Economic geography

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The economic geography , also economic geography , as a socio-scientific sub-area of geography records, describes and explains economic areas of the earth's surface according to their economic structures, as well as the processes and functions that generate them. For this purpose, spatial networks of different scales are examined. The perspective can focus on businesses and companies, on regional / economic aspects or on a mediating “meso level”. The interaction of the working people with their natural environment is of particular interest.


The classic division of economic geography followed the three economic sectors:

Traditionally, traffic geography is also often included in economic geography.

Other traditional classifications are based on the tasks of economic geography:

  • Theory (explanation),
  • Empiricism (description, measurement),
  • Politics (design recommendations for social actors).


For a long time, economic geographic theories were divided into:


Some traditional theoretical approaches are:

  • the spatial management approach (e.g. Ludwig Schätzl): in this approach the main categories of the analysis are “structure” (spatial distribution at a given point in time), interaction (interaction or migration of production factors and goods), process (the change in the former over time ); an essential characteristic is the inclusion of neoclassical theoretical elements;
  • the behavioral approach: the main thesis is that entrepreneurs also have other than purely economic goals and only limited information and are therefore often satisfied with “suboptimal” results;
  • the functional approach: the subject is interdependencies between objects and spaces or group-specific action spaces;
  • the welfare approach: the subject is social goals and the possibilities to achieve them.

In addition to the traditional approaches, which still have their justification for numerous research questions , newer geographical approaches have also come to the fore, which are referred to as "New Economic Geography" (mainly based on Anglo-Saxon authors); The main features are the communication of the economic "reality" through culture and the social system ( cultural turn , social turn ) and the consideration of the involvement of the actors in their environment ( embeddedness ). The approach of “relational economic geography” (Bathelt / Glückler) emphasizes relationality and the elements of organization, evolution, innovation and interaction.

From economics , the approach of Geographical Economics or New Economic Geography ( Paul Krugman ), which is important for economic geography , developed : The starting point is the observation that, contrary to the neoclassical models, there is a spatial dimension of the economy (agglomeration, regional inequalities). Central terms are economies of scale, external effects, imperfect markets and transport costs.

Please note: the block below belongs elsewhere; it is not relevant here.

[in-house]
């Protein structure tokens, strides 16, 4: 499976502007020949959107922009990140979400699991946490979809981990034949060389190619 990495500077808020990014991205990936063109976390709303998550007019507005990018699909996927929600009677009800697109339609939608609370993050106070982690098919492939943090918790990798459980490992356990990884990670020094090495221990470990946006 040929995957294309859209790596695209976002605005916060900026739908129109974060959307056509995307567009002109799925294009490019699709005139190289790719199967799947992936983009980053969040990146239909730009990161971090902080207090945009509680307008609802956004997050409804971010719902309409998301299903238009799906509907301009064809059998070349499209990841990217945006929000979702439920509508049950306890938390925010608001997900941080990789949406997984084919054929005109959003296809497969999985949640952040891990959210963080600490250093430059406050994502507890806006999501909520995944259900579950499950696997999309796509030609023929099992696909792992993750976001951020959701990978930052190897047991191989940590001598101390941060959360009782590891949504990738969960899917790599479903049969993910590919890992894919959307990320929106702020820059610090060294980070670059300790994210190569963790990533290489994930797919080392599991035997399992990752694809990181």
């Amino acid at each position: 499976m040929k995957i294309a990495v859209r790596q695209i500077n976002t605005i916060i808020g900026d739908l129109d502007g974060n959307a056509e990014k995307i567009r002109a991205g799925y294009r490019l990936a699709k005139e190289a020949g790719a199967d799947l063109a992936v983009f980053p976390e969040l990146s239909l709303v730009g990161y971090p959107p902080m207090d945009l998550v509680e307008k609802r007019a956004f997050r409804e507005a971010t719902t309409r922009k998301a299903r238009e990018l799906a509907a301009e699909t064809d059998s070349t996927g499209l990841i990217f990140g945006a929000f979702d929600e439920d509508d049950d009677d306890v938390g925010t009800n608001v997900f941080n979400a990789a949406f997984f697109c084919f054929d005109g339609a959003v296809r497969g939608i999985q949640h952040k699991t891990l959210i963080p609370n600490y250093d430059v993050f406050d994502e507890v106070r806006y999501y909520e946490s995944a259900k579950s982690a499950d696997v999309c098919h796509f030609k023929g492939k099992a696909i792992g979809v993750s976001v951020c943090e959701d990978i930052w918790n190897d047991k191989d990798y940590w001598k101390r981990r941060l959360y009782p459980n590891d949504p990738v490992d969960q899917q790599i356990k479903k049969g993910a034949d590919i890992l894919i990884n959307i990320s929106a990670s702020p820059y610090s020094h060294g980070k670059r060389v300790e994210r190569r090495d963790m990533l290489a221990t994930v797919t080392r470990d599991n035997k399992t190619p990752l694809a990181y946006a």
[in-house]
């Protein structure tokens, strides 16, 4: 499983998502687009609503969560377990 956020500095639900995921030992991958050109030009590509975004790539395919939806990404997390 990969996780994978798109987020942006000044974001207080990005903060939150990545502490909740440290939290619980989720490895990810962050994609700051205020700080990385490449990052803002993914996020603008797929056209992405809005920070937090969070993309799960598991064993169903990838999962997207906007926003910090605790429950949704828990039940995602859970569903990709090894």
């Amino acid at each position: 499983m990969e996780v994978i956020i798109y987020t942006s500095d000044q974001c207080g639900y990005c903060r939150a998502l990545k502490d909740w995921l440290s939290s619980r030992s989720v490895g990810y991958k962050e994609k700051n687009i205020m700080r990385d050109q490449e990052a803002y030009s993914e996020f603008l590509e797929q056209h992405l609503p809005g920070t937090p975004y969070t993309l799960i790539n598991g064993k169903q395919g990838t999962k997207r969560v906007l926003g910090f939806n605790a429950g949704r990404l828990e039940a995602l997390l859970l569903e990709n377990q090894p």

The methods used by economic geographers include, for example

Research topics

Some examples of current research topics:

  • A particularly topical issue for economic geographers is the connection between globalization and localization.
  • The focus is on upgrading / learning effects as well as new dependencies on locations and regional production systems.
  • The sectors can include the extraction of raw materials (e.g. the food industry), the manufacturing and processing industries (e.g. the automotive industry, electronics industry) and the service industry (particularly high-quality services).
  • The effects on the world of work (labor geography) also form part of economic geography.
  • Further areas are start-up research, clusters, logistics and the like. a. m.

See also


  • Klaus Peter Arnold : Economic Geography . Hirt, Berlin 1992, ISBN 3-443-03102-1 .
  • Harald Bathelt & Johannes Glückler: Economic Geography. 3rd completely revised edition. Stuttgart 2012.
  • Harald Bathelt , Johannes Glückler : Economic Geography (=  UTB 8217 ). 2nd Edition. Ulmer, Stuttgart 2003, ISBN 3-8252-8217-1 .
  • Boris Braun, Christian Schulz: Economic Geography (=  UTB 3641 ). Ulmer, Stuttgart 2012, ISBN 978-3-8001-2881-5 .
  • Elmar Kulke : Economic Geography (=  UTB 2434 ). Schöningh, Paderborn 2004, ISBN 3-8252-2434-1 .
  • Giovanni Danielli among others: economic geography and globalized living space. Compendio Verlag, Zurich 2007, ISBN 978-3-7155-9367-8 .
  • Martina Fuchs, Bärbel Leupolt, Javier Diez, Eike Schamp: Economic geographers - their training, their competence and their market . In: Geography circular . No. 179 , p. 6-8 .
  • Ludwig Schätzl : Economic Geography I, Theory (=  UTB 782 ). 9th edition. Schöningh, Paderborn 2003, ISBN 3-8252-0782-X .
  • Ludwig Schätzl: Economic Geography II, Empiricism (=  UTB 1052 ). Schöningh, Paderborn 2000, ISBN 3-8252-1052-9 .
  • Ludwig Schätzl: Economic Geography III, Politics (=  UTB 1383 ). 3. Edition. Schöningh, Paderborn 1994, ISBN 3-8252-1383-8 .
  • Horst-Günter Wagner: Economic Geography (=  The Geographical Seminar ). 3. Edition. Westermann, Braunschweig 1998, ISBN 3-14-160296-4 .
  • Alfred Weber : About the location of industry. Pure theory of the location . 1909.
  • August Lösch : The spatial order of the economy. A study of location, economic areas and international trade . Fischer, Jena 1940.
  • Man and space, economic geography . 1st edition. Cornelsen, Berlin, ISBN 3-464-08187-7 .
  • Harald Bathelt: Interview with Harald Bathelt about the relational approach . ( Go to the interview ).

Web links